November 14, 2012
Hello! It’s good to be with you today. Thank you for the kind invitation. Let’s do something unconventional, shall we? Let’s discuss financial regulatory reform with some scientific metaphors. Let’s talk regulatory relativity. Let’s talk Dodd-Frank—that is: the Dodd-Frank Wall Street Reform and Consumer Protection Act of 2010.
As we begin, recall that Albert Einstein quote: “The world is a dangerous place to live; not because people are evil, but because of the people who don’t do anything about it.” I’m glad you guys are here and are involved in all of this. I commend you.
Perhaps a slight review will aid in setting the stage for where we are. We all know that in 2008, we began suffering from the most catastrophic economic collapse since the Great Depression—a colossal collapse. The catalyst for the collapse was two-fold, according to the Financial Crisis Inquiry Commission (FCIC) which was charged by Congress with determining what went wrong. Their summary: government, regulators and regulation, or to be precise, lack thereof; and second, the captains of Wall Street who—given this lax regulatory environment—pillaged it until the economy collapsed. There, pretty simple, right? Well, obviously it is more complicated than that. But, let’s stick with that since we have so much to get to.
Here is what we know. We bailed out some of the largest financial firms in the nation with over $400 billion of taxpayer dollars. What did we get for that? Well, nine million people lost their jobs and millions more their homes. The top executives at the firms who received the bailout still received multi-million dollar bonuses. And, as the rest of us are still struggling to overcome that economic collapse these many years later, guess what sector of the economy has done better than all others. You guess it: the financial sector.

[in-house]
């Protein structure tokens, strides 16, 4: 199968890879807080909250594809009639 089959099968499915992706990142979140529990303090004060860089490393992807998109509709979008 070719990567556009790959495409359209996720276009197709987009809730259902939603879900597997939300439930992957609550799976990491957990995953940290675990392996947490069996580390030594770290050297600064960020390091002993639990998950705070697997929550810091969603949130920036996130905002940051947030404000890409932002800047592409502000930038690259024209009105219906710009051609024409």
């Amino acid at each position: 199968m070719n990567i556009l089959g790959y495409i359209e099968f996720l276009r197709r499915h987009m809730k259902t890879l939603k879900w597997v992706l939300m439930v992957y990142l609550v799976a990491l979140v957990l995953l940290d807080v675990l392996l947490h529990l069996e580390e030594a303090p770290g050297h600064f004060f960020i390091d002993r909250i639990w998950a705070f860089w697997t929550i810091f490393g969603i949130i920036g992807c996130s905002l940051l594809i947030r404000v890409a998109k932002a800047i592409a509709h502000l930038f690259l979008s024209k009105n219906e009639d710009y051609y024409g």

Now then, maybe a little physics review is in order. There isn’t a need to take notes. There will be no test. But, let’s just review something to put this relativity idea in perspective. Everybody remembers Sir Isaac Newton, right? (Well, maybe not personally but you know the name). Newton’s theory of gravitation was accepted for decades without question. But, then along came our previously quoted Albert Einstein. He came up with his Special Theory of Relativity in 1905 and his General Theory of Relativity in 1915, totally shaking the foundations of physics. He showed that Newton's Three Laws of Motion were only approximately correct but that they broke down when speeds approached that of light. He also showed Newton's Law of Gravitation was only kinda correct, but that it broke with very strong gravitational fields.
The point is people thought Newton was right, but it turns out Einstein corrected Newton. In science, and yes, in financial reform, there is relativity. Things are changing all the time. What we think we know isn’t always right, like Einstein proved. While it may not look like it, what you may think is a puzzle is coming together a piece at a time. Let me explain.
There were 398 rules that needed to be promulgated by various financial regulators as a result of Dodd-Frank. Of those, only about 33 percent are complete—133. We at CFTC have done somewhat better, having finished roughly two-thirds of our 60 rules. One thing is for sure, all of these rules, are in one way or another, inter-connected, regardless of which agency is writing them.